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December 2, 2005

WildCard Online Source Reliability CARS Checklist

After numerous discussions in class and Ashlee's Blog, I decided to summarize a checklist I received in Nutrition for Life, that focuses on how to tell whether an online source is reliable. I hope this is helpful.

This refers to whether or not the author or organization providing the information has the proper credentials. Examples of a site lacking credibility would be one with no posted author, misspelled words, or bad grammar.

Any information you find on a site should be factual, current, and comprehensive. If you are not seeing both sides to a story, then the author is not presenting the complete story. Also, you should be able to find dates for the information and the information should not be out-dated. A reliable source should have frequent updates that are listed somewhere on the site.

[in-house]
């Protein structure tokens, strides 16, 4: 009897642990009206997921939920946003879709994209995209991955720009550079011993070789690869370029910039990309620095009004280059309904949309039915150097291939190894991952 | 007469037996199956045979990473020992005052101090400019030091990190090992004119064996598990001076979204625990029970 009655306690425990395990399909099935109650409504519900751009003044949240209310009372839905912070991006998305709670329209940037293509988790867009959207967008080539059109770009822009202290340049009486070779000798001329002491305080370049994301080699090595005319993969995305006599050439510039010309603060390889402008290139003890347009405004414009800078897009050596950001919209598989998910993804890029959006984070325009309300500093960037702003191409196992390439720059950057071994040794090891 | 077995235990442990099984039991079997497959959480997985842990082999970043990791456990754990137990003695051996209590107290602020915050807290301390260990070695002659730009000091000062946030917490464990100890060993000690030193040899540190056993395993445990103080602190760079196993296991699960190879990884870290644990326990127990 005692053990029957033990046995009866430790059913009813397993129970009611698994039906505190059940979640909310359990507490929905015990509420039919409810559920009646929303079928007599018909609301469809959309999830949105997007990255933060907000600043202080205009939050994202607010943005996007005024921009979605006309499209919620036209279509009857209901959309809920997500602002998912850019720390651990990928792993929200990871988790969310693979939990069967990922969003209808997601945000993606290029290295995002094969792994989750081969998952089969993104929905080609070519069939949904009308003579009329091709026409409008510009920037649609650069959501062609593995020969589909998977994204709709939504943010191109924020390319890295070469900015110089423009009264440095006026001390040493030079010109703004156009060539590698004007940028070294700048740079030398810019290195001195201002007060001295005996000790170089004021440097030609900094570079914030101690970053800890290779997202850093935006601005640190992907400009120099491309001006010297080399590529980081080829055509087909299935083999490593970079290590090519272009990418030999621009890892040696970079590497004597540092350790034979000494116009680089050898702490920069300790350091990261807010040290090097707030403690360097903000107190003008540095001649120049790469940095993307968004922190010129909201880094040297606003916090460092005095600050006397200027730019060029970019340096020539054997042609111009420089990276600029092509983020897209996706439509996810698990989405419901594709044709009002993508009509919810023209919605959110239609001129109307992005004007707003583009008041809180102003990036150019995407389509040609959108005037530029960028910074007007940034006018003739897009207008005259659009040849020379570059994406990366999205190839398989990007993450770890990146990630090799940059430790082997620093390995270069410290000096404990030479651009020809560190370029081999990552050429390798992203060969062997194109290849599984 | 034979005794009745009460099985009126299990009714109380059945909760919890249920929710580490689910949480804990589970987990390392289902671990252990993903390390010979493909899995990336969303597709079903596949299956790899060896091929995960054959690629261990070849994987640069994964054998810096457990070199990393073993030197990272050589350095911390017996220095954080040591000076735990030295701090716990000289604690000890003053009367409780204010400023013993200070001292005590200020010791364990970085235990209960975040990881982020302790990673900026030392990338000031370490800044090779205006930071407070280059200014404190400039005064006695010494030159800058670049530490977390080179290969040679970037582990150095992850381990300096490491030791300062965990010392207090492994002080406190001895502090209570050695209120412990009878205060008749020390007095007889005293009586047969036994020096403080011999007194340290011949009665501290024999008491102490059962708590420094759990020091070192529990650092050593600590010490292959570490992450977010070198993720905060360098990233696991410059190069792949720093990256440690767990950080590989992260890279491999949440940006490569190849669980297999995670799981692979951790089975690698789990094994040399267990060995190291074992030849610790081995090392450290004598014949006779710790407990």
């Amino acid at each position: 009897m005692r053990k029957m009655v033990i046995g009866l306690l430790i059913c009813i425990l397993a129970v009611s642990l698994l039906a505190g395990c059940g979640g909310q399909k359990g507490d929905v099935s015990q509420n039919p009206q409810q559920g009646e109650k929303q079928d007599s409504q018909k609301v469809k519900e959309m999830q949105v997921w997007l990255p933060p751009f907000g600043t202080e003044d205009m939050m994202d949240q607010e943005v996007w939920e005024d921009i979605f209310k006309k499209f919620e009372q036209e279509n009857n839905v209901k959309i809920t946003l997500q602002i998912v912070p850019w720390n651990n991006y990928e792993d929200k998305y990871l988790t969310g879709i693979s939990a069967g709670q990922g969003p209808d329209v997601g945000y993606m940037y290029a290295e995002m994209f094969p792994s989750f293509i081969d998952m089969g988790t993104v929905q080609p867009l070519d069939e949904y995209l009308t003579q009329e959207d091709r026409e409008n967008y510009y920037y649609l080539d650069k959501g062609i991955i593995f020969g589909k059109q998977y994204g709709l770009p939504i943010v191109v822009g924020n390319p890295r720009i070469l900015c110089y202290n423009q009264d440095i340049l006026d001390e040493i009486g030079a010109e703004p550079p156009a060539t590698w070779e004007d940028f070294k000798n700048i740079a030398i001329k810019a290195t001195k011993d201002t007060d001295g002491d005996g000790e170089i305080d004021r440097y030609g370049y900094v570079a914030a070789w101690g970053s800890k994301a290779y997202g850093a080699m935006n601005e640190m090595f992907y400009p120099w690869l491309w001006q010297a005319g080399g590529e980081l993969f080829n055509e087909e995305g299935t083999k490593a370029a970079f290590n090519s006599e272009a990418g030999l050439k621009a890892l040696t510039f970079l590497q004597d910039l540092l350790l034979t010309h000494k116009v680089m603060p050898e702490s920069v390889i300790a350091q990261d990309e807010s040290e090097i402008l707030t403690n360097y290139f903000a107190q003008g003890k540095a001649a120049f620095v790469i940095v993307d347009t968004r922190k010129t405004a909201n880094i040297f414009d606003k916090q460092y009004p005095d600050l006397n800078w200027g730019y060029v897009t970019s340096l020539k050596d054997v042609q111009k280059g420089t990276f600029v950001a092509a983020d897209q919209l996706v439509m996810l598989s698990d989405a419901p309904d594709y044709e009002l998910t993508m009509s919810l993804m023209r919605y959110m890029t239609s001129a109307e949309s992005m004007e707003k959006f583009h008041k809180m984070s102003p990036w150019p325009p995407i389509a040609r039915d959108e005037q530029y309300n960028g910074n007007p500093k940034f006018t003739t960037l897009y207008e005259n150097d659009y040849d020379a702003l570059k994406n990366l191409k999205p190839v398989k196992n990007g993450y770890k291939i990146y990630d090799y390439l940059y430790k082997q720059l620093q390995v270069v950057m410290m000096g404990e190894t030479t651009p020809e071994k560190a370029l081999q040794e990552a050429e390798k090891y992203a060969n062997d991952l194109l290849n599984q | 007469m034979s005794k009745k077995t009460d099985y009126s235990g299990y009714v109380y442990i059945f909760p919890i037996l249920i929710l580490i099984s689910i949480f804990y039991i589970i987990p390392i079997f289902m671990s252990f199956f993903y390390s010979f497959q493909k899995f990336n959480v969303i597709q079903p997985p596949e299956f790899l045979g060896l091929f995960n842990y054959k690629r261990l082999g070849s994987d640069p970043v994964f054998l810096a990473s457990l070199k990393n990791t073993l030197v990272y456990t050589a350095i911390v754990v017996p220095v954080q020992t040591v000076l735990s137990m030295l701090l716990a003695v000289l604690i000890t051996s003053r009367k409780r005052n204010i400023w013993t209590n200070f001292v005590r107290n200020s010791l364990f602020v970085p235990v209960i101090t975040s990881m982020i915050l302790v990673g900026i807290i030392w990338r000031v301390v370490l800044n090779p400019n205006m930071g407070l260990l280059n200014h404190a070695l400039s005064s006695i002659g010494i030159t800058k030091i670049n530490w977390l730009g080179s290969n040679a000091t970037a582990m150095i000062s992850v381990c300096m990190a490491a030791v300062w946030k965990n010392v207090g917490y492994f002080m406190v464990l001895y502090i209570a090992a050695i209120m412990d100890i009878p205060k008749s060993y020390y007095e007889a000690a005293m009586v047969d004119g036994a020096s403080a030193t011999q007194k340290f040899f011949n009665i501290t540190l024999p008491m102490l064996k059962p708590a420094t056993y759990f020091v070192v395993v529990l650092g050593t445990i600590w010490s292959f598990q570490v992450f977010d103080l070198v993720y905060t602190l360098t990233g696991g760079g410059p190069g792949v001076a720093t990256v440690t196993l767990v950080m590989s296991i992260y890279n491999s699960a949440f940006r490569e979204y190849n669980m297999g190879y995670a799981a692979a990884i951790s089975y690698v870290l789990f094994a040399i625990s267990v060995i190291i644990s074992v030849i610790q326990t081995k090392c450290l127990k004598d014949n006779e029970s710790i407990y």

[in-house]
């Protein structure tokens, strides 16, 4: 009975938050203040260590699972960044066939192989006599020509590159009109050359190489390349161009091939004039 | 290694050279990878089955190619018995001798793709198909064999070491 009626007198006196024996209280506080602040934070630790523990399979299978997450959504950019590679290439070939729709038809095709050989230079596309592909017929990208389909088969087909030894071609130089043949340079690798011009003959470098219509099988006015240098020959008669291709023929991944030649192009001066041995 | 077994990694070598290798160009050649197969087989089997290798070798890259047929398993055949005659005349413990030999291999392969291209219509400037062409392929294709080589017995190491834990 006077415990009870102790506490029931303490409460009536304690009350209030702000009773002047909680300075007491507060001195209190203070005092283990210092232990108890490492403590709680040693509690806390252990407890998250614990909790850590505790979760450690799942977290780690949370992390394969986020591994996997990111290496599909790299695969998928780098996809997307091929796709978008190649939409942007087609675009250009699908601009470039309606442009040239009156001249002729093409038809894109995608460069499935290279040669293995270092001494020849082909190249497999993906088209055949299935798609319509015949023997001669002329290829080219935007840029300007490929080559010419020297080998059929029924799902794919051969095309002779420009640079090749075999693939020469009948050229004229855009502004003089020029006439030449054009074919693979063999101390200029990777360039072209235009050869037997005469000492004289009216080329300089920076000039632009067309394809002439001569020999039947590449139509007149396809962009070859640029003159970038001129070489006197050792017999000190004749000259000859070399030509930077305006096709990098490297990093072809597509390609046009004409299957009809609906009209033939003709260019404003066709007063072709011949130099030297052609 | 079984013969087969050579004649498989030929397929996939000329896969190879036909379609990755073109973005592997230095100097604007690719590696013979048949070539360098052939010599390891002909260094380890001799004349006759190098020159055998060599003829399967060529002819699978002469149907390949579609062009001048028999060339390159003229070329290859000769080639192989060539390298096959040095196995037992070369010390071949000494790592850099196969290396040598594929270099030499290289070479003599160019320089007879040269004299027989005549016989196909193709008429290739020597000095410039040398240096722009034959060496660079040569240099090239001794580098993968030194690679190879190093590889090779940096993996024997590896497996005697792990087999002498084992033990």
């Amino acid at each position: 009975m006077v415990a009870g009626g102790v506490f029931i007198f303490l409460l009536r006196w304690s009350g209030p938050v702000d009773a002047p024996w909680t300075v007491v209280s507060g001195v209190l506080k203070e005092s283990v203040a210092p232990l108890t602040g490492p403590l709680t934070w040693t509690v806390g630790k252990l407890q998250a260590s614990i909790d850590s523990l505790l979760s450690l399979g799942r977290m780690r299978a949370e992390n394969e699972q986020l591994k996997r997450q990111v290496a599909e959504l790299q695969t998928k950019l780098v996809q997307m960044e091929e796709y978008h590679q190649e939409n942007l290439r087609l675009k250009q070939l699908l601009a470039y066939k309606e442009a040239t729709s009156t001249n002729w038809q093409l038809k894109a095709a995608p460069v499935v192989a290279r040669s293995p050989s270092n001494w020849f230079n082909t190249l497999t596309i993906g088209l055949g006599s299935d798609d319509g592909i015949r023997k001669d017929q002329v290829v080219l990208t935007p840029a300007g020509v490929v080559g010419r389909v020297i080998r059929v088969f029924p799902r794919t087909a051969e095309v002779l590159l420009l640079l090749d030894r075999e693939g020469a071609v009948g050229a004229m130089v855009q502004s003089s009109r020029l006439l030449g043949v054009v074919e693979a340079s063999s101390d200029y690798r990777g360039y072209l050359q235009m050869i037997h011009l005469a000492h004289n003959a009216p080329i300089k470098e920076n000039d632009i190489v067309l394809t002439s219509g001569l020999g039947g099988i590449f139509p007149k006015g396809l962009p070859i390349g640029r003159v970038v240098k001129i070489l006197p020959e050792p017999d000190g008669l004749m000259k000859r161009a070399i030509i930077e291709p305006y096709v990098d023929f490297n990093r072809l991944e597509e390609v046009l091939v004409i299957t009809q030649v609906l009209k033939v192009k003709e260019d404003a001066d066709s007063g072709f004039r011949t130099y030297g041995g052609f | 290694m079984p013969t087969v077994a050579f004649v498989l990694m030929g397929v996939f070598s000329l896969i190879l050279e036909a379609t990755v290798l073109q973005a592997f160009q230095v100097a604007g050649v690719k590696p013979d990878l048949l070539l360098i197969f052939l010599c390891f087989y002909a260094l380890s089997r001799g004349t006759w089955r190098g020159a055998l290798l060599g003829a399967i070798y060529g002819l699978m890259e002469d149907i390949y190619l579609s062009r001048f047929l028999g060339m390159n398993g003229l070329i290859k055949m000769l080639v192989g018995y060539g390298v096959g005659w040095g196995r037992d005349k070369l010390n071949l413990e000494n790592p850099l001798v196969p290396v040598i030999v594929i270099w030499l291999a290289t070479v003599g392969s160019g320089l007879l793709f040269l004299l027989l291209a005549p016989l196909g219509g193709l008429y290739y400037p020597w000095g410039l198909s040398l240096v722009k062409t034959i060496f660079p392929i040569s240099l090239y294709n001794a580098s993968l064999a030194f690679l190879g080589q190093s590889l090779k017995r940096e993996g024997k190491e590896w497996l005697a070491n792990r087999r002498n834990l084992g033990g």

The information provided on the site should be fair, balanced, and consistent. You should make sure that there is enough evidence to support any claims that are made, and once again make sure both sides of an argument are shown. Make sure the author is not biased or have a conflict of interest. You should be leery of any gross generalizations or outlandish claims. An example might be an article that claims something is the "cure" for Cancer.

The site should contain supporting documentation such as a works cited list. Make sure you can be positive of where the information is coming from.
(All information came from the book Personal Nutrition by Marie Boyle and Sara Anderson)

Posted by JennaOBrocto at December 2, 2005 8:38 AM


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